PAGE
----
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Lions Roar : Nov 2007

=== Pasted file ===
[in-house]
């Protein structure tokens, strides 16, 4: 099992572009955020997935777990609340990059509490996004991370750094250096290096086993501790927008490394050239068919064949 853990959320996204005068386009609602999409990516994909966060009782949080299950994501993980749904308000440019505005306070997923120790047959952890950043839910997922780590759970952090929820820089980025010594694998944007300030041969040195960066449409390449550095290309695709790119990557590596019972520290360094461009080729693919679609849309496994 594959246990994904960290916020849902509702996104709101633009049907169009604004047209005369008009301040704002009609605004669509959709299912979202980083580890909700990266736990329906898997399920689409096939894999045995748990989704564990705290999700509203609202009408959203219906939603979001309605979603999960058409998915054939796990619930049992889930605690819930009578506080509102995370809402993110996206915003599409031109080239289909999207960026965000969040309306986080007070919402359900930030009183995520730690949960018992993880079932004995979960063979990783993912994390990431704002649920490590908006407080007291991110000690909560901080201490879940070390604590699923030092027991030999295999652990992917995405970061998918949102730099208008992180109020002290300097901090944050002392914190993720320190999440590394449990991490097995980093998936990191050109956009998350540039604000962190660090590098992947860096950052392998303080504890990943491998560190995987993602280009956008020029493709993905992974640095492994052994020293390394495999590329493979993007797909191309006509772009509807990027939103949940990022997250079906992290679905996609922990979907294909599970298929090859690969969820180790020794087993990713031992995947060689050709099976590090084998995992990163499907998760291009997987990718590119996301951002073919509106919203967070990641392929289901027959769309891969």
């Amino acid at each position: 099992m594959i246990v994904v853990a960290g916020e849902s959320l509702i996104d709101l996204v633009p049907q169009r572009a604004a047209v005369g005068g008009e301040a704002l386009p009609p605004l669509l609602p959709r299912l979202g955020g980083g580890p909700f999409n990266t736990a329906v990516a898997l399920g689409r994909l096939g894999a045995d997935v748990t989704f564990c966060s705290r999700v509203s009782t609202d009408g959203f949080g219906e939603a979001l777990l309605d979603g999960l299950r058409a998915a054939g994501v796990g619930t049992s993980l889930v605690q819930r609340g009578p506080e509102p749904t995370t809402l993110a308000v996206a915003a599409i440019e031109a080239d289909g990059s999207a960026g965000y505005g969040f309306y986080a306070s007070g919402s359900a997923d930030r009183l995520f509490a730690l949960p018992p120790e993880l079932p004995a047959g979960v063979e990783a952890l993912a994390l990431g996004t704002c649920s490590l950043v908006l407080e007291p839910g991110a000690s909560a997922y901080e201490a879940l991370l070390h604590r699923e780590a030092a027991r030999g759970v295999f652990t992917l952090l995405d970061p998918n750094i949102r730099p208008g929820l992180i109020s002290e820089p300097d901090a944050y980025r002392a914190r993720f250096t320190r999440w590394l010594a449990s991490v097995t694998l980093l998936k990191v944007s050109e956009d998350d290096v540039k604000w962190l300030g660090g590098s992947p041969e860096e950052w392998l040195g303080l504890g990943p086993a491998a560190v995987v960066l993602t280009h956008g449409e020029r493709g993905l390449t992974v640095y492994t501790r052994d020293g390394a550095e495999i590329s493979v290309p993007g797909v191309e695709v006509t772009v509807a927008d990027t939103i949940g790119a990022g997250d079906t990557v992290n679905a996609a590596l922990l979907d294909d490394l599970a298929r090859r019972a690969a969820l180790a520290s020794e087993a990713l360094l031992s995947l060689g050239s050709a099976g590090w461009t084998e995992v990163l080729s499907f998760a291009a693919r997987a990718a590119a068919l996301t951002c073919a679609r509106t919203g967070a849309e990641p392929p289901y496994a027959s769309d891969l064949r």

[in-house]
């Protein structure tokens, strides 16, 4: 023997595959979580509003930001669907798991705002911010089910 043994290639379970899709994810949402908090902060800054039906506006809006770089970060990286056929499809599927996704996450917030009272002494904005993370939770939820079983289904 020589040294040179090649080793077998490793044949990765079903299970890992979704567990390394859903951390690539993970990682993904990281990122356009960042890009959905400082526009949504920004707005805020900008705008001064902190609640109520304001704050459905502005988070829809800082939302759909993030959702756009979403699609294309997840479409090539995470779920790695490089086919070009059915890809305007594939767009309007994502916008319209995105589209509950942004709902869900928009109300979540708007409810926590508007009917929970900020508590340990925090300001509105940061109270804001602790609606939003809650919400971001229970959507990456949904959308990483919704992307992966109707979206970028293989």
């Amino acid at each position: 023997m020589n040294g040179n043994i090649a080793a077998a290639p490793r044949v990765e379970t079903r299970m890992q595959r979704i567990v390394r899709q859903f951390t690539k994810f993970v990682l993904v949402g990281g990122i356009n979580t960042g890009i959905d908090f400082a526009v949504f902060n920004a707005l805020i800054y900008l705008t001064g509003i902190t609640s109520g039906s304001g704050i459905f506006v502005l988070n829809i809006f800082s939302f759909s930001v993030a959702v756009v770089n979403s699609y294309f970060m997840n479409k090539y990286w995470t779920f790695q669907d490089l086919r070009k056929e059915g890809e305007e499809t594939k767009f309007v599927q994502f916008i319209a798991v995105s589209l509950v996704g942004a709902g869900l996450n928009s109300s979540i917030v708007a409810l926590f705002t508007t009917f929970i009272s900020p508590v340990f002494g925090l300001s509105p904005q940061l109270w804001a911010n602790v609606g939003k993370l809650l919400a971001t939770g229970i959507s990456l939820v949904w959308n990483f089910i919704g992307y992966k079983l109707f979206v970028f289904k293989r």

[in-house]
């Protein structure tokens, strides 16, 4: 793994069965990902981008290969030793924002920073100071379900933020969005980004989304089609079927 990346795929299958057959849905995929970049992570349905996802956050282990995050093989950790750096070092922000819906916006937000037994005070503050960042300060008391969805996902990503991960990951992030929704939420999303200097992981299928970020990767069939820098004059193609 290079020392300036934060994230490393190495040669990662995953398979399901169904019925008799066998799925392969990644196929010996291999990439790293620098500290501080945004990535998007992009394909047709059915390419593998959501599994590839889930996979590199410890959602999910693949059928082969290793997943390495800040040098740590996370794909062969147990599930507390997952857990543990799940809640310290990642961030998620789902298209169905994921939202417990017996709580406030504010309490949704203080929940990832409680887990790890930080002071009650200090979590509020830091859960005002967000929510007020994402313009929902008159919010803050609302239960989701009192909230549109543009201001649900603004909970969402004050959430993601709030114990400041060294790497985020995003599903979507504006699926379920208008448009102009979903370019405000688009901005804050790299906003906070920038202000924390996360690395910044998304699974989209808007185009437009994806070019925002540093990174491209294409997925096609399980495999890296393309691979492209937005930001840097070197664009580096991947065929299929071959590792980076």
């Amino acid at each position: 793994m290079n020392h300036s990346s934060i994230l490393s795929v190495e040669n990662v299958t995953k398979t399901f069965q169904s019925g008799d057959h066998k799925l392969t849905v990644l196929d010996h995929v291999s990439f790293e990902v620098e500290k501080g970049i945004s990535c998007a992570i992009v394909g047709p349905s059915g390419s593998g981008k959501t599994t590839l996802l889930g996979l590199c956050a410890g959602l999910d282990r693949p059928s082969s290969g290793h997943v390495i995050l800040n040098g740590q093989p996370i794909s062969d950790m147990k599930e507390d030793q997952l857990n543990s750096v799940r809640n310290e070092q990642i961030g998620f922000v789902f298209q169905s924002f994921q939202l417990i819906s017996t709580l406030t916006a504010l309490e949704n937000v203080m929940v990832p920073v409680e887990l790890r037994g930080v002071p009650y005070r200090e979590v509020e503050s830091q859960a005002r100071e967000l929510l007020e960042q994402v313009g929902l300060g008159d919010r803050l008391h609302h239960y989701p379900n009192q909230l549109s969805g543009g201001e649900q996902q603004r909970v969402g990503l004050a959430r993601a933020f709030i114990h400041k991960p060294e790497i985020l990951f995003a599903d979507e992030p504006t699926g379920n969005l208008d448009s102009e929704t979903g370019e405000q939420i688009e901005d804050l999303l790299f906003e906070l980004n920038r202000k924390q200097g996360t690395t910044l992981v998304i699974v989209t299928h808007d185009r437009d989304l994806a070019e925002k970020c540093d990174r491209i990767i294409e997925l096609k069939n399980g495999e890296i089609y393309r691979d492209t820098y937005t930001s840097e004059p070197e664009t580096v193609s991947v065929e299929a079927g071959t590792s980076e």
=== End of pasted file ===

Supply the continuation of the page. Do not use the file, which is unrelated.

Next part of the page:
SHAMBHALA SUN NOVEMBER 2007 68 THE PRACTICE OF LETTING GO As you meditate, keep bringing your attention back to what is happening in the moment: the breath, a feeling in the body, a thought, an emotion, or even awareness itself. As we become more mindful and accepting of what’s going on, we find—both in meditation and in our lives—that we are less controlled by the forces of denial or addiction, two forces that drive much of life. In the meditative process we are more willing to see what- ever is there, to be with it but not be caught by it. We are learn- ing to let go. In some Asian countries there is a very effective trap for catching monkeys. A slot is made in the bottom of a coconut, just big enough for the monkey to slide its hand in, but not big enough for the hand to be withdrawn when it’s clenched. Then they put something sweet in the coconut, attach it to a tree, and wait for the monkey to come along. When the mon- key slides its hand in and grabs the food, it gets caught. What keeps the monkey trapped? It is only the force of desire and attachment. All the monkey has to do is let go of the sweet, open its hand, slip out, and go free—but only a rare mon- key will do that. And similarly, the twentieth-century Japanese Zen teacher Kosho Uchiyama speaks of “opening the hand of thought.” Another quality that develops in meditation is a sense of humor about our minds, our lives, and our human predica- ment. Humor is essential on the spiritual path. If you do not have a sense of humor now, meditate for a while and it will come, because it’s difficult to watch the mind steadily and sys- tematically without learning to smile. Someone once asked Sasaki Roshi whether he ever went to the movies. “No,” he re- plied. “I give interviews.” Some years ago I was on retreat with the Burmese medi- tation master Sayadaw U Pandita. He is a strict teacher, and everyone on the retreat was being very quiet, moving slowly, and trying to be impeccably mindful. It was an intense time of training. At mealtime, we would all enter the dining room silently and begin taking food, mindful of each movement. One day, the person on line in front of me at the serving table lifted up the cover on a pot of food. As he put it down on the table, NOV 64-69.indd 68 NOV 64-69.indd 68 8/29/07 2:19:47 PM 8/29/07 2:19:47 PM